In one embodiment, ceramic powder particles having an average grain size on the order of 60 nm to 300 nm are relatively large grain that, when formed into a film, may yield a relatively high dielectric constant (e.g., on the order of 500 to 5,000). One technique for depositing ceramic particles is through a sol gel precursor composition in which the material is deposited in a liquid or pseudo-liquid phase using an organic liquid solution of organic molecules embedded with metal atoms. For a dielectric material of barium titanate, a suitable precursor composition to form the dielectric material may, by way of example, include either: (1) barium acetate dissolved in acetic acid and mixed with titanium tetra-isopropoxide and isopropanol; (2) barium acetate dissolved in acetic acid mixed with titanium tetra n-butoxide stabilized with acetyl acetone and diluted with 2-methoxyethanol; and (3) barium propionate and titanium tetra n-butoxide stabilized with acetyl acetone dissolved with a mixture of propionic acid 1-butanol. To form a dielectric material of barium, strontium titanate, strontium may also be added in any of the examples, for example, as a strontium acetate in Examples (1) and (2) or strontium propionate in Example (3).
  • [0028]
    In one embodiment, to achieve large grains of dielectric material, the concentration of the metal component (e.g., barium, titanium, strontium) has a molar concentration of 10 percent or greater in the precursor composition.
  • [0029]
    Deposition of a precursor composition onto a surface of the first conductor may be performed by spin-on, spray, or dipping techniques. In one embodiment, the precursor composition of a dielectric material is deposited to a thickness on the order of 0.3 microns (μ) to one μm. Following deposition, the precursor composition including the dielectric particles with relatively high dielectric constant, is processed to dry, burn-out organics, and anneal (sinter) the dielectric material (block 320). For drying, the film of the precursor composition may be exposed to temperatures of 100° C. to 200° C. for 15 minutes to 30 minutes. For organic bum-out, the dried film may be exposed to temperatures on the order of 300° C. to 500° C. for about one hour to three hours to yield an intermediate film. For annealing or sintering, the intermediate film is exposed to a relatively high temperature to promote large grain size. A representative temperature is on order of 700° C. or greater, in one embodiment, greater than 700° C. (e.g., 700 to 1000° C.). In one embodiment, the annealing (sintering) is accomplished relatively slowly over a period of, for example, one half hour to three hours. One advantage of relatively larger grains of dielectric material is that higher grains tend to increase a dielectric constant of a material. Large grains also typically are relatively porous, particularly at grain boundaries. The porosity of a thin film of a dielectric in a capacitor may lead to shorting or leakage around, for example, grain boundaries.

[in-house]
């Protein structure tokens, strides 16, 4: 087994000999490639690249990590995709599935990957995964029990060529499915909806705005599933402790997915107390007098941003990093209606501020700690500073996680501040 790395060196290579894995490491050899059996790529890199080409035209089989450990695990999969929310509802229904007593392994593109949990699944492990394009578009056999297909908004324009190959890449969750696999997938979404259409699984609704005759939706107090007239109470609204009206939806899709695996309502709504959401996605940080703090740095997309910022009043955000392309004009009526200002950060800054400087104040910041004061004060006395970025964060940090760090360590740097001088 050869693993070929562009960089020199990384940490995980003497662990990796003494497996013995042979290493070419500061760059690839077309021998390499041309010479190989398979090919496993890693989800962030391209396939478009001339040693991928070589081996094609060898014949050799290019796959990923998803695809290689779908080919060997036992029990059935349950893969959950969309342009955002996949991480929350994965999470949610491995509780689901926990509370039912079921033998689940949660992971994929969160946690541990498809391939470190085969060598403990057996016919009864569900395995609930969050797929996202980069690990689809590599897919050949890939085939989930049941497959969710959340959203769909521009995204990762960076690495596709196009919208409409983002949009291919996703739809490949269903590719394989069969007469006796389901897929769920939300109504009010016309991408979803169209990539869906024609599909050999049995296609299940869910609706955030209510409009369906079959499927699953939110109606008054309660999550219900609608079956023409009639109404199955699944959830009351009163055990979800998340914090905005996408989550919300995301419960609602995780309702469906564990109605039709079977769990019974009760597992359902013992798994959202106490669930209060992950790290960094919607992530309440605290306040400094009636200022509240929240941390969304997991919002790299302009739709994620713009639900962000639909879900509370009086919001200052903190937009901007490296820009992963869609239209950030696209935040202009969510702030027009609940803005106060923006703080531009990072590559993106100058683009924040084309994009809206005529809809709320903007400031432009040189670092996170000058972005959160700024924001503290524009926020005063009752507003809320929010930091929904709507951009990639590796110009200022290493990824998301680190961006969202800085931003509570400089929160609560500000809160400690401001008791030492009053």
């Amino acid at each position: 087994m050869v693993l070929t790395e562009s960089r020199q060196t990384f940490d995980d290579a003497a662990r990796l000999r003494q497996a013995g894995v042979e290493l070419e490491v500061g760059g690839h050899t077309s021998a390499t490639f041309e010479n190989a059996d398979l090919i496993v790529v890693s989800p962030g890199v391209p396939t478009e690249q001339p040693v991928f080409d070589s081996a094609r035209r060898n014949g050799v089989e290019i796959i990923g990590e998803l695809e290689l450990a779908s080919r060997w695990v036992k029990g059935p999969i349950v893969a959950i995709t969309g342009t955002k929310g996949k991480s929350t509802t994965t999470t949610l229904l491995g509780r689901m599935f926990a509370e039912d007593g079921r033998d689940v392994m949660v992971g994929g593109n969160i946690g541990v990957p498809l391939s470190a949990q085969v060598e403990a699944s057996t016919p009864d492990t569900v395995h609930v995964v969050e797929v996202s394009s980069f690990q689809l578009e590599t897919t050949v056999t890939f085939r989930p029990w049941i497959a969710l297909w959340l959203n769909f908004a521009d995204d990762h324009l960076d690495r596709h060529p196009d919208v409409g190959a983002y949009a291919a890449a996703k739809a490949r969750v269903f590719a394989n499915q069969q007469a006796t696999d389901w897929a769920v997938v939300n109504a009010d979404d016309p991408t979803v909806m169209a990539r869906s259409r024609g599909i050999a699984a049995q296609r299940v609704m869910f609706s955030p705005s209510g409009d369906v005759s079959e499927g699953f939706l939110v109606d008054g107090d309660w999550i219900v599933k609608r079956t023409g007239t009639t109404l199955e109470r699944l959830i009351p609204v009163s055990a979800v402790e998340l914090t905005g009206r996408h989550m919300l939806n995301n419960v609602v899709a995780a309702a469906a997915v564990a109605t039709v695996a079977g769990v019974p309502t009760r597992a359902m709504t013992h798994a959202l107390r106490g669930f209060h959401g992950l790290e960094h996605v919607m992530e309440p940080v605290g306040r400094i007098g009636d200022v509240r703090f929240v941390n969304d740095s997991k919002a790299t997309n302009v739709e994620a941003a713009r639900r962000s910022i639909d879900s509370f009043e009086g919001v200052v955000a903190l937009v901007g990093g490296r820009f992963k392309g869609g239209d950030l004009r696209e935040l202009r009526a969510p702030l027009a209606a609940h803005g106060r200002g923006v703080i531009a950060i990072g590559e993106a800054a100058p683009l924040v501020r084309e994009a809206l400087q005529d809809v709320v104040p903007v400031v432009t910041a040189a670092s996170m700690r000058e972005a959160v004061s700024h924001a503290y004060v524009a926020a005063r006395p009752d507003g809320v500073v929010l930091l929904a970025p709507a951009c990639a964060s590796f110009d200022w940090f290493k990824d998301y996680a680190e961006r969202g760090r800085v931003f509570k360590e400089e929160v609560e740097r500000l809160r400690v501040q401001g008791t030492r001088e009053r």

• [0030]
    Following annealing, in certain embodiments it may be desirable to deposit one or more additional large grain dielectric film layers. The deposition and processing operations described above may be repeated for each such layer.
  • [0031]
    An alternative to the sol gel deposition and processing described above is to deposit the dielectric material using sputtering techniques. The first conductor material may be heated (e.g., up to 1000° C.) to achieve grain growth during deposition. Alternatively, the dielectric material may be deposited (e.g., and partially annealed) and, once deposited, annealed at high temperature to promote large grain growth.
  • [0032]
    FIG. 4 shows a structure including first conductor 410 having first dielectric film 420 deposited on a surface thereof (an upper surface as viewed). In this representation, a thickness of first conductor 410 appears less than a thickness of first dielectric film 420. It is appreciated that this may not be the typical situation. In fact, for a capacitor structure according to current designs, a conductor may be much thicker than a dielectric film. Therefore, FIG. 4 and FIG. 5 and FIG. 6 should not be understood to illustrate an indication of relative thickness at least for a capacitor structure.
  • [0033]
    FIG. 4 shows dielectric film 420 having relatively large grains, e.g., on the order of 60 nm to 300 nm formed according to the process described above with reference to FIG. 3 and block 310 and block 320. FIG. 4 shows dielectric film 420 as a single layer of grains. In another embodiment, dielectric film 420 may have two or more layers. FIG. 4 also illustrates the porosity of dielectric film 420 by showing gaps 425 at grain boundaries. It is appreciated that where a subsequent metal layer (conductor) is formed on dielectric film 420 (opposite first conductor 410) to form a capacitor, the subsequent metal layer and first conductor 410 may be shorted together through, for example, a gap at a grain boundary.